Default behavior of operator new

Instead of returning a null pointer, operator new now throws an exception when a dynamic memory allocation request fails, as the following snippet illustrates:

#include <new>

int main()
{
    int* p;
    try {
        p = new int[1000000L];
    }
    catch (std::bad_alloc&) {
        // memory failure
    }
}

The bad_alloc exception class is defined in the header <new> as a member of namespace std, which contains most of the declarations in the Standard C++ library. (More about namespaces later.)

There is a special version of operator new for those times when you want to revert to the traditional null-return behavior, which goes like this:

#include <new>
     
int main()
{
    int* p =
        new (std::nothrow) int[1000000L];
    if (!p)
        ..... // failed
}

Scope of for -init declarations

Most C++ programmers are probably accustomed to declaring loop index variables in the init-part of a for loop, such as:

for (int i = 0; i < n; ++i)
{.....}
int j = i;   // error!

What is less well known, most likely because compilers haven't supported it, is that the scope of the variable i above is the body of the loop only.

Static const initializers

This change to the language won't require re-compilation, but offers a valuable convenience. You can now initialize static const data members within the class definition itself. Not only is this a boon to readability, but it lets you use such variables in subsequent member declarations, like array dimensions, replacing the ubiquitous enum hack:

class Foo
{
    static const int MAXOBJS = 100;
    static const int numObjs = 0;
    static Foo objects[MAXOBJS];
};
const int Foo::numObjs;
const int Foo::MAXOBJS;
Foo Foo::objects[MAXOBJS];

As this code illustrates, you still have to define the space outside the class definition, and you mustn't repeat the initialization there.

Deprecated Features

A deprecated or obsolescent language feature is one that may disappear due to future standards work. What this really means is that the feature is either no longer needed, or is undesirable for one reason or another. The 1989 standard for C, for example, marked old-style function definitions (i.e., without prototyping) as obsolescent. I wouldn't be surprised if the C9X committee votes to drop them from the language this time. The newly approved C++ Standard has made the following language features obsolescent:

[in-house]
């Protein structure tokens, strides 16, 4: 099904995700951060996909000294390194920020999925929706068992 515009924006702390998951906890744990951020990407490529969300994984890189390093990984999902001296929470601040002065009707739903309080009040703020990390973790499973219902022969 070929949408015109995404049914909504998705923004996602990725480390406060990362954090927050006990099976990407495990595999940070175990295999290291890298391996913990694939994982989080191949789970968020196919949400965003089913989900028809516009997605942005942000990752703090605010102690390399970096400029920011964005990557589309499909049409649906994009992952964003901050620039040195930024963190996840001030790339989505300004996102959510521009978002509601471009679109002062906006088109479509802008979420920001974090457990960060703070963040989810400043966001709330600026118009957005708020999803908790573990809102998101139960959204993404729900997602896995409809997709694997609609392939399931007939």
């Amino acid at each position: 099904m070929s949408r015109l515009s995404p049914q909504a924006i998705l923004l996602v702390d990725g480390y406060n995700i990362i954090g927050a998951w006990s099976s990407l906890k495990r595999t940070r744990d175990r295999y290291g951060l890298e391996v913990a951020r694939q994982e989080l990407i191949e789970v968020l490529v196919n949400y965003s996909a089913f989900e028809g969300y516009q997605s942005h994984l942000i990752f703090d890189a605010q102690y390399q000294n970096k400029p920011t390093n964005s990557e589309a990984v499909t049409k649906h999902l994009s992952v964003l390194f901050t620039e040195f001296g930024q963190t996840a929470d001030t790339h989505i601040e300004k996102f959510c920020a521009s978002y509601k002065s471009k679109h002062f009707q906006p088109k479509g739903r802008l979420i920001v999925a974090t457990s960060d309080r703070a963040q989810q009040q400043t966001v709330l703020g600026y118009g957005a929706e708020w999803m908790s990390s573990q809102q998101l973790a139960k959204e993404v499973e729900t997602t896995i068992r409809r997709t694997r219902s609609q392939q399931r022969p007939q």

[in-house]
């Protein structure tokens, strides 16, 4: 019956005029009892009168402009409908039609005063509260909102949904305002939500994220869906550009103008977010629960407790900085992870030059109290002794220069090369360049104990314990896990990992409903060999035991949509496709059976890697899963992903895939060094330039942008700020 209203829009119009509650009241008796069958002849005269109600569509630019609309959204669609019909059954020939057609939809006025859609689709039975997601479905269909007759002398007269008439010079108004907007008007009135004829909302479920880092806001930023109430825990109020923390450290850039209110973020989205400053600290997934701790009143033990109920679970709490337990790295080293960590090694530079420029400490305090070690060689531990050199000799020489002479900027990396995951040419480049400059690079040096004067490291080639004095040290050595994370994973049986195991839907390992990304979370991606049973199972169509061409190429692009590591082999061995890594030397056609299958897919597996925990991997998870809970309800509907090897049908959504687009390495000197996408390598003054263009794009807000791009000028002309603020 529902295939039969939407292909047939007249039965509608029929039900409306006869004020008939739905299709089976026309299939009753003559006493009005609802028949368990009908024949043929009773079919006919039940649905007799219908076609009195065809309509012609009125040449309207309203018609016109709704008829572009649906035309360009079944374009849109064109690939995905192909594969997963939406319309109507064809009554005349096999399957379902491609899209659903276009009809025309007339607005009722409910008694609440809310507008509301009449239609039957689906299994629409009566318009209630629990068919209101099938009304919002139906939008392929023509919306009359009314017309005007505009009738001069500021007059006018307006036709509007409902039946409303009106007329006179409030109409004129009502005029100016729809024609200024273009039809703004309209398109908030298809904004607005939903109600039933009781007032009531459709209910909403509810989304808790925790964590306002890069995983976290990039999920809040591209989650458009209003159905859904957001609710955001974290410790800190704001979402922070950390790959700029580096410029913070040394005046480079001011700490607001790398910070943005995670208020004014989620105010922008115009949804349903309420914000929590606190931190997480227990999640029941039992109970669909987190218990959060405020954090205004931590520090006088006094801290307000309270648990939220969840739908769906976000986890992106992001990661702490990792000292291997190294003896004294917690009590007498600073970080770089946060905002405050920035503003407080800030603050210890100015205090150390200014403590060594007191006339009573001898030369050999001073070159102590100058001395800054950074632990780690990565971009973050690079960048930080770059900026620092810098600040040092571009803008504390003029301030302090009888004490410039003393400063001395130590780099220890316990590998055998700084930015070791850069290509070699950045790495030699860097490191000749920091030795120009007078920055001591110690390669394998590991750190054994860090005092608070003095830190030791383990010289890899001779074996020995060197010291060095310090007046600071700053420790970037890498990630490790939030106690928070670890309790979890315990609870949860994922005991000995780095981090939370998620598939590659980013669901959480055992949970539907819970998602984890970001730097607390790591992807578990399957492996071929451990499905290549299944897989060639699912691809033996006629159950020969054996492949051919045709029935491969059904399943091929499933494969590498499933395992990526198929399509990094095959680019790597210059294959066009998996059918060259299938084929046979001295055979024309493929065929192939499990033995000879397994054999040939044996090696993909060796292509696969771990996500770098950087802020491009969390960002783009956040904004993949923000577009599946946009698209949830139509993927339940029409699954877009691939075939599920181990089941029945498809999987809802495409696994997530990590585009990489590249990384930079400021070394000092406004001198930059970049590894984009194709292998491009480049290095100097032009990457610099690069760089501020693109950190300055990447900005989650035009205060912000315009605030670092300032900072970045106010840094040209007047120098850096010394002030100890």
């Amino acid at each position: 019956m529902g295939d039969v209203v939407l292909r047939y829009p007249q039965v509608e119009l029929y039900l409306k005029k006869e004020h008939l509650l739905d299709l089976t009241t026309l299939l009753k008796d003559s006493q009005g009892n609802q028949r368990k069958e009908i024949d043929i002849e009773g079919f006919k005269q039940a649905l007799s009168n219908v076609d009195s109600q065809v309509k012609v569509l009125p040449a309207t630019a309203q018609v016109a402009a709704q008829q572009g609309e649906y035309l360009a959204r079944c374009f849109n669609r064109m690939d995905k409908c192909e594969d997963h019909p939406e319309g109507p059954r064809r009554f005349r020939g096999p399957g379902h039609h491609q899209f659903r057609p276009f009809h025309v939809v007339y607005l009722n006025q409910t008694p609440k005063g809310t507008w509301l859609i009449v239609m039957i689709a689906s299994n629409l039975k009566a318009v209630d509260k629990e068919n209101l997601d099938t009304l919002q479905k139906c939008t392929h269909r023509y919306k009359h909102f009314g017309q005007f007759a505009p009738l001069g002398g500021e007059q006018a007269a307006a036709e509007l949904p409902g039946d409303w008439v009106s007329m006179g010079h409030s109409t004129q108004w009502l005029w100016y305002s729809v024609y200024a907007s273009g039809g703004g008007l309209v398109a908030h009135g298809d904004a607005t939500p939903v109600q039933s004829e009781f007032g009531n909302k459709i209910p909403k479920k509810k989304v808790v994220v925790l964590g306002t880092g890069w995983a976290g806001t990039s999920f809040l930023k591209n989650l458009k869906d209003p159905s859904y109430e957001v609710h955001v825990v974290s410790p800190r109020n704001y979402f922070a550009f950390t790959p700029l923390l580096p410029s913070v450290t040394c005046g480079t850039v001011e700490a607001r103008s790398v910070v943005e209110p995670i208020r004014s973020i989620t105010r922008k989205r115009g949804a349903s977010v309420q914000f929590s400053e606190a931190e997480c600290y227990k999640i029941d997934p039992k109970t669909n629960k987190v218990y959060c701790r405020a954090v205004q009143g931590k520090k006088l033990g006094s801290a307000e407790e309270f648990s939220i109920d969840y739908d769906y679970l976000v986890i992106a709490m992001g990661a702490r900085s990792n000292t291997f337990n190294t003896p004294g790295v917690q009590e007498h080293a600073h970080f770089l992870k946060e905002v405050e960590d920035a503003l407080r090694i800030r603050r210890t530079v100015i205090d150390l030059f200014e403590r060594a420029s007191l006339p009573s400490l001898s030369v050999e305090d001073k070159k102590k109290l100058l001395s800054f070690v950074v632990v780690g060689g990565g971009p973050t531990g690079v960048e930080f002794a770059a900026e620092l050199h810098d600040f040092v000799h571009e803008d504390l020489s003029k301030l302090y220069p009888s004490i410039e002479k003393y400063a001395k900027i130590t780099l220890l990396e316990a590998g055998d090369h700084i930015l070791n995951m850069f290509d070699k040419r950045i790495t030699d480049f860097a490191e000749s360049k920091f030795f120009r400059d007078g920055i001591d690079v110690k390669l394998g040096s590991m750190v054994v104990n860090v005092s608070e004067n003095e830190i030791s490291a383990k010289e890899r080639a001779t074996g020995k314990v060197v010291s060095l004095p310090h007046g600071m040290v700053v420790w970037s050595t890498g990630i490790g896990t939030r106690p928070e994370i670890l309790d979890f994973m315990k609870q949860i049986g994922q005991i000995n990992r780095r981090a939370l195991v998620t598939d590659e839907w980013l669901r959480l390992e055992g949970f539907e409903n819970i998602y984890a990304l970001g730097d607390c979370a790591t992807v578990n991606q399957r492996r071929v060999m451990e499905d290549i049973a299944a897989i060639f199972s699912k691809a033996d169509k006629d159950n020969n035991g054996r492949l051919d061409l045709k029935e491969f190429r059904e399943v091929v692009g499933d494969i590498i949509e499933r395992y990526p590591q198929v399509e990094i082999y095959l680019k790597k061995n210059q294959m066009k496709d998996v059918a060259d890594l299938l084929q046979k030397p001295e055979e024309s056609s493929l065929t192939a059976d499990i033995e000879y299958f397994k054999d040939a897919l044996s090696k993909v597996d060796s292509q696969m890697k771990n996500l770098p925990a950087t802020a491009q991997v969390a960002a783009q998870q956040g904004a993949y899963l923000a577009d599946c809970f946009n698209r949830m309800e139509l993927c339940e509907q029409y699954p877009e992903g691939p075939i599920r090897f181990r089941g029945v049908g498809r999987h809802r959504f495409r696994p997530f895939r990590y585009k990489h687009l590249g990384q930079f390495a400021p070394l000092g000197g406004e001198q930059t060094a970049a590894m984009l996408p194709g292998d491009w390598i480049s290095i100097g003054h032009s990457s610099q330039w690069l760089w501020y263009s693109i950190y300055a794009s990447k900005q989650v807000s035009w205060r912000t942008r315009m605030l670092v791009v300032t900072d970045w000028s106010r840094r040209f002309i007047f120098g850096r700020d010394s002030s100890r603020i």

Invoking Standard C headers with a .h suffix

We traditionally think of headers as files, but a compiler is free to make a header's declarations available in any manner it chooses. To encourage this point of view, the C++ standards committee voted rather early to drop the .h suffix for C++ headers. This means that you should write:

#include <iostream>

instead of:

#include <iostream.h>

although most compilers will allow both. When namespaces were added to the language, the committee decided to wrap most C++ and all Standard C library declarations in the namespace std, and to rename the C headers by prepending a "c" and dropping the . h suffix. This means that the preferred method of getting at C library features is the same for using C++ library elements. For example:

#include <cstdio>
int main()
{
    std::printf("hello, world\n");
}

Thinking that this might be too much of a culture shock, the committee decided to deprecate instead of disallow altogether the traditional .h header. For now, if you say:

#include <stdio.h>

it's as if you had written:

#include <cstdio>